The Wilton Garden Club is celebrating its Centennial this year. Just who were the founding members of this Club 100 years ago? A historical treasure trove was discovered while taking a look at its founding in 1921 and the Club is proud to honor two Charter Members, Grace Schenck and Hannah Ambler, as part of its Centennial Celebration and during this year’s “Women’s History Month.”
The seeds were planted in 1911 when the Wilton Civic League was organized to encourage more women to get involved in Wilton’s town affairs and government. First, members of the league started a Garden Committee to educate Wilton school children to become good gardeners and to enter a Garden Contest. This was in the days of one-room schools, each in a neighborhood district of approximately three square miles. Wilton was divided into 10 school districts at that time. Since it was mostly an agricultural community then, the encouragement of good farming practices was appropriate.
Detailed notes and lists of expenses were kept in a notebook kept by Miss Sally Middlebrook. Rules and instructions were distributed to students along with packets of seeds provided by the Civic League. The contest entries were exhibited during the month of September in the Congregational Church chapel on Saturday afternoons. The typical entries included bush lima beans, corn (in the husk), onions, tomatoes, Swiss chard, carrots, pumpkins, asters, marigolds, zinnias, cosmos, a variety of perennials, and an arranged bouquet of wildflowers. An average of 50-60 students exhibited for around eight years.
The founding of the Civic League came at a time when the Town of Wilton was changing. Beginning in the 1910’s, abandoned farms were discovered by New Yorkers for summer homes resulting in noticeable stresses at Town Meetings between the “old-timers” and the “new people.” The town was changing from agricultural to one of commuters. Women were no longer tied to arduous hours of household duties and had more time to enjoy activities pleasing to their interests and talents.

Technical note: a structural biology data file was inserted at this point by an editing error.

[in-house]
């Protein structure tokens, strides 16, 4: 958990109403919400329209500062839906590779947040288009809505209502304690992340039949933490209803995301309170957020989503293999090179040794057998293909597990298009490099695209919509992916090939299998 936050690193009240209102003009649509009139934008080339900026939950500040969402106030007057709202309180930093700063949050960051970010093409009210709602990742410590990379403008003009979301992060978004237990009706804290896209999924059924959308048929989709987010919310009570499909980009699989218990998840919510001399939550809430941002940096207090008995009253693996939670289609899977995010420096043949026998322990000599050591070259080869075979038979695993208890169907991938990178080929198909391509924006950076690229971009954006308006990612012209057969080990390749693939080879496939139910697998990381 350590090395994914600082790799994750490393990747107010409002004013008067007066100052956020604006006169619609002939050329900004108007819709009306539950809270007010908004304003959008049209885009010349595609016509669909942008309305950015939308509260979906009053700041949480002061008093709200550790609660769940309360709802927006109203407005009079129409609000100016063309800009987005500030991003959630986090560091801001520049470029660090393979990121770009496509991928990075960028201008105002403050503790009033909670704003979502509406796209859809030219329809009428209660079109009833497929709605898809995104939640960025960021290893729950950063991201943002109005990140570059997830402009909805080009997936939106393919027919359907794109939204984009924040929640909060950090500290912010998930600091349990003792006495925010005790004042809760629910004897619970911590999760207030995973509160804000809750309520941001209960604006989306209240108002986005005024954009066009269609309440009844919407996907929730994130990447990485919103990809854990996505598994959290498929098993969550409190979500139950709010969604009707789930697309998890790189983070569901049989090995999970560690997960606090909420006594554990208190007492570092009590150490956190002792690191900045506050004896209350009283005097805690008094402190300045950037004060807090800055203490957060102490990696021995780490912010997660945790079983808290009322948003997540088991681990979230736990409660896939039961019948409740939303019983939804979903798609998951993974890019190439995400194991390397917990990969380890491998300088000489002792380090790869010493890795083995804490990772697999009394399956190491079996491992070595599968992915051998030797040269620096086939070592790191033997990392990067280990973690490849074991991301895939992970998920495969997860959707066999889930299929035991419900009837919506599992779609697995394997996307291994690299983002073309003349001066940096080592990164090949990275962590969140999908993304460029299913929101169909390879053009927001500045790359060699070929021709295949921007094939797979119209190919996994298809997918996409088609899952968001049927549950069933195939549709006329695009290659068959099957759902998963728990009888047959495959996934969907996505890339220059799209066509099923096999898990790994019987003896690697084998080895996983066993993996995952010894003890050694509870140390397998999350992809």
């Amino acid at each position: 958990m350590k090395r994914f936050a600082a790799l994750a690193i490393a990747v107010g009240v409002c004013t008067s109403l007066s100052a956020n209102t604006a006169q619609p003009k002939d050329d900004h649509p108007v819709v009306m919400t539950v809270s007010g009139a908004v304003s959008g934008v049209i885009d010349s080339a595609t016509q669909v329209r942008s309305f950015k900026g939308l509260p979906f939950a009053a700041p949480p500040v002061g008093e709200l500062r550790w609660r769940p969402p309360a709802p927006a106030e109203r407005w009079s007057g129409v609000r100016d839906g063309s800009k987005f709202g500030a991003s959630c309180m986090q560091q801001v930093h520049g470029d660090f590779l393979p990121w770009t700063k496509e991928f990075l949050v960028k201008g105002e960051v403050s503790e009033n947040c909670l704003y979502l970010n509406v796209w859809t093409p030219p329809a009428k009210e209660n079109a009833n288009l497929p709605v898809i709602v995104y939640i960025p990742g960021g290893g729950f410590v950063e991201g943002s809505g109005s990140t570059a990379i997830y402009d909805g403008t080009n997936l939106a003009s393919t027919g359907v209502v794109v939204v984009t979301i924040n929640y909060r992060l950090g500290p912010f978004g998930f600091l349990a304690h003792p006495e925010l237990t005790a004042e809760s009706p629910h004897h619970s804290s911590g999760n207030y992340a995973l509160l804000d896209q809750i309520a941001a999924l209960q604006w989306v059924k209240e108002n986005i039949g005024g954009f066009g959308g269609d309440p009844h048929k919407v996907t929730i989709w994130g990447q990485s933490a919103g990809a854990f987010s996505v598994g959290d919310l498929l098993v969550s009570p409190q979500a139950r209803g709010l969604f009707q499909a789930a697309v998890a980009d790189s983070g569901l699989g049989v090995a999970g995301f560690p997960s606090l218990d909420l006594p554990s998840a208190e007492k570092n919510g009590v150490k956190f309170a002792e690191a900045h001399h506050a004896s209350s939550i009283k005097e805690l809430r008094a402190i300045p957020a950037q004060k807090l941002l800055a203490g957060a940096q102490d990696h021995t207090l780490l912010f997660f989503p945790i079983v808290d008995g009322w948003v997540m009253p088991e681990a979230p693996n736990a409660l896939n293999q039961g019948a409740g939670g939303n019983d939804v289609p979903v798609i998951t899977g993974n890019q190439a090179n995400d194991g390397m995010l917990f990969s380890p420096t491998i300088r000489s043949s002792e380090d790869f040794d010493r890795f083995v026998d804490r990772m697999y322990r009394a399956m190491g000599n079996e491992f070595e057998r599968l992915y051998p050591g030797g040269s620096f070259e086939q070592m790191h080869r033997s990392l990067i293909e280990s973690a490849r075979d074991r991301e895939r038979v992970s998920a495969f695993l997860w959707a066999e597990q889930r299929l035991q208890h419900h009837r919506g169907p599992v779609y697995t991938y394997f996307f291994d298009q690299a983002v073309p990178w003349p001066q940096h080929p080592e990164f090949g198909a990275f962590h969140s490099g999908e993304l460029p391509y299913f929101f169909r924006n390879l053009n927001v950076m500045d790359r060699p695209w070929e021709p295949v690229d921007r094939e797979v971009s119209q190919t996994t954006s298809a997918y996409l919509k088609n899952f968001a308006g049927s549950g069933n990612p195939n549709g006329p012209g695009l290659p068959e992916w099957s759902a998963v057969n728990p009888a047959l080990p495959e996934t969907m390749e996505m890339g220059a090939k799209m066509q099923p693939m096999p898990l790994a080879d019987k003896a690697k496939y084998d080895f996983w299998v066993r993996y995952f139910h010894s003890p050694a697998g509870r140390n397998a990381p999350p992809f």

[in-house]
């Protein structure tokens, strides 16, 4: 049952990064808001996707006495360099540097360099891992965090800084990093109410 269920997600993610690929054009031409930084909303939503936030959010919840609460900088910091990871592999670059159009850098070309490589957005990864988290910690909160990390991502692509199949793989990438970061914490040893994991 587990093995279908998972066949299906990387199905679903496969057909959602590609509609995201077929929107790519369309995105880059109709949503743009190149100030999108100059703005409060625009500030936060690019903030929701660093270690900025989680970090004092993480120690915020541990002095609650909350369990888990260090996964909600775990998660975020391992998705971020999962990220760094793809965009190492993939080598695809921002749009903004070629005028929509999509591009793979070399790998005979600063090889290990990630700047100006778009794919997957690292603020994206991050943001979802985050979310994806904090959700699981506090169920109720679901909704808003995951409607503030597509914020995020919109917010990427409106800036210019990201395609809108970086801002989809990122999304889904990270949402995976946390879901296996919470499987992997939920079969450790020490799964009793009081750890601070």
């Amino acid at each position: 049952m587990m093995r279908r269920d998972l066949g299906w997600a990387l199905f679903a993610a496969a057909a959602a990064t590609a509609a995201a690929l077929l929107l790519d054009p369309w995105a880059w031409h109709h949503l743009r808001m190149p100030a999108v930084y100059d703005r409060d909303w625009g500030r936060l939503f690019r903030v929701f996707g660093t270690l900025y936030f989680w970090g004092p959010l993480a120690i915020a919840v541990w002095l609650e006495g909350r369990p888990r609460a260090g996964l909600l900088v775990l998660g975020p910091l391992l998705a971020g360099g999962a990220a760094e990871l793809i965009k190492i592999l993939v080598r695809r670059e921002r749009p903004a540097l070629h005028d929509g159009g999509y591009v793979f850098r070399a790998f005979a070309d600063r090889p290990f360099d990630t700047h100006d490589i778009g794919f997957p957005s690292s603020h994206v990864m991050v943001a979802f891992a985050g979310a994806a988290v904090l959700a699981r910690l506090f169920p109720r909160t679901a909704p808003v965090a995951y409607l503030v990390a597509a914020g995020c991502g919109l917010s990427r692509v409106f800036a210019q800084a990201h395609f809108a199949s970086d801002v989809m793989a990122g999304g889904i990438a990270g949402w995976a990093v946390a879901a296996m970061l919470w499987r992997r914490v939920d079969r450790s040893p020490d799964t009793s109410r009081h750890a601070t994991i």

Among the newcomers to Wilton was Florence Gotthold who moved from Greenwich, CT to live in a more rural setting. She was an accomplished gardener and an artist of some note. The story goes that after Florence arrived in town, she exclaimed, “What! You have no garden club?” Obviously, Greenwich did. Gathering together the Comstock sisters, Mary and Georgiana, Sally Middlebrook (former secretary/treasurer of the Wilton Civic League), and Estelle Dickinson, Florence held a meeting on Monday afternoon, Oct. 17, 1921, in the Wilton Library for the purpose of organizing a garden club in Wilton. A constitution was read, discussed, and voted upon. It was unanimously agreed that all people who desired to become members of the Garden Club should contact Miss Sarah Middlebrook and report at the next meeting to be held in May. Noted suffragists and community activists Grace Schenck and Hannah Ambler became two of the Charter Members.
Grace Knight Schenck was known to be the person who had the most influence on Wilton’s civic activities in the 1920’s. Born in 1877 in Orange, NJ, she trained to become a registered nurse and, at the age of 30, she served as chief surgical nurse at Roosevelt Hospital in New York City. In 1909 she married Ernest G.H. Schenck, a Belgian diamond cutter and jewelry designer. Two years later, Grace and Ernest moved to Wilton with their first child, hoping the country air would improve the boy’s health.
Grace’s gardening skills were well known around town and her home in Wilton was “Graenest Farm” (named after Grace and Ernest). It was an old run-down farmhouse and surrounding acreage that the Schencks renovated by adding trails, outbuildings, gardens, and putting the land back into production. The house stood in Wilton Center near where the Stop & Shop is today. Grace Schenck was a woman who “made things happen” as longtime Wilton resident and author Robert H. Russell states in his book Wilton Connecticut, Three Centuries of People, Places, and Progress. Old newspaper clippings reveal that the Schenck home was used as a venue for fundraising events. Her activities and accomplishments covered many aspects of community service and were substantive.
Hannah Ambler was born at Ambler Farm in December, 1843. Her diaries show the yearly patterns of her life running Ambler Farm: setting red geraniums and potted palms out in the spring, cutting hay and preserving fruit in the summer and fall, butchering hogs, cutting ice, and working on her scrapbooks in the winter. Besides keeping house and, after 1897, running the farm, Hannah and her sister Elizabeth managed the family’s finances and numerous rental properties. The sisters were active in the struggle to increase women’s power through suffrage and she was active in many town issues throughout the area.
History reveals that the Wilton Garden Club’s current members follow some very substantial footsteps and they are “making things happen” too. One such member is Christina Duncan. Ever since she moved to Wilton, she has been getting good things done through her leadership roles in Wilton Go Green, serving as town Tree Steward, Lumpkin Foundation Grants, and more. Club members Jacqueline Algon and Elizabeth Craig have been guiding lights with the Pollinator Pathway Initiative as well as numerous other important conservation projects. Pamela Nobumoto and Laurie Musilli have done wonders with the award-winning Green Teen Youth and Family Gardening Program at Trackside Teen Center. The 130 members today and members who have come before them have made good things happen in our town for 100 years.